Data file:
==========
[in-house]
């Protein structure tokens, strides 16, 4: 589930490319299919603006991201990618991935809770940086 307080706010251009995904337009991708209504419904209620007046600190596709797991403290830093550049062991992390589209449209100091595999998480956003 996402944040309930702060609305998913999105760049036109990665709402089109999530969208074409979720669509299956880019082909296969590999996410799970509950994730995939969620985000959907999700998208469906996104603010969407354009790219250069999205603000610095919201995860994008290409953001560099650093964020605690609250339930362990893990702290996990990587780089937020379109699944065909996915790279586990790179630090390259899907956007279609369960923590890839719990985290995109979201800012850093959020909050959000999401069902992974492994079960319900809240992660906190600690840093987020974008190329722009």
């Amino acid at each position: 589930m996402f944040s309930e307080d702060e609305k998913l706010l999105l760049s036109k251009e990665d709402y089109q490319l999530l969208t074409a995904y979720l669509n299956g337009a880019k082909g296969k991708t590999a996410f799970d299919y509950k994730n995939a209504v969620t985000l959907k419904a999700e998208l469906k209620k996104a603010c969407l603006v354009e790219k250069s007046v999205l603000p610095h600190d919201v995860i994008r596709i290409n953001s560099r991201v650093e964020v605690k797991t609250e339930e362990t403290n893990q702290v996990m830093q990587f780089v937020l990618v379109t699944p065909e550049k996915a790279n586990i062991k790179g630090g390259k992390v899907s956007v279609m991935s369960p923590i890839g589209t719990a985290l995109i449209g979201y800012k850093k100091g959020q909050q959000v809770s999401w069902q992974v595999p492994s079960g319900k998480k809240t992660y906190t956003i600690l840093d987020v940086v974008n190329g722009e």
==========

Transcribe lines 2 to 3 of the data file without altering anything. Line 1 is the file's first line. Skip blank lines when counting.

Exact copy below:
């Protein structure tokens, strides 16, 4: 589930490319299919603006991201990618991935809770940086 307080706010251009995904337009991708209504419904209620007046600190596709797991403290830093550049062991992390589209449209100091595999998480956003 996402944040309930702060609305998913999105760049036109990665709402089109999530969208074409979720669509299956880019082909296969590999996410799970509950994730995939969620985000959907999700998208469906996104603010969407354009790219250069999205603000610095919201995860994008290409953001560099650093964020605690609250339930362990893990702290996990990587780089937020379109699944065909996915790279586990790179630090390259899907956007279609369960923590890839719990985290995109979201800012850093959020909050959000999401069902992974492994079960319900809240992660906190600690840093987020974008190329722009």
């Amino acid at each position: 589930m996402f944040s309930e307080d702060e609305k998913l706010l999105l760049s036109k251009e990665d709402y089109q490319l999530l969208t074409a995904y979720l669509n299956g337009a880019k082909g296969k991708t590999a996410f799970d299919y509950k994730n995939a209504v969620t985000l959907k419904a999700e998208l469906k209620k996104a603010c969407l603006v354009e790219k250069s007046v999205l603000p610095h600190d919201v995860i994008r596709i290409n953001s560099r991201v650093e964020v605690k797991t609250e339930e362990t403290n893990q702290v996990m830093q990587f780089v937020l990618v379109t699944p065909e550049k996915a790279n586990i062991k790179g630090g390259k992390v899907s956007v279609m991935s369960p923590i890839g589209t719990a985290l995109i449209g979201y800012k850093k100091g959020q909050q959000v809770s999401w069902q992974v595999p492994s079960g319900k998480k809240t992660y906190t956003i600690l840093d987020v940086v974008n190329g722009e």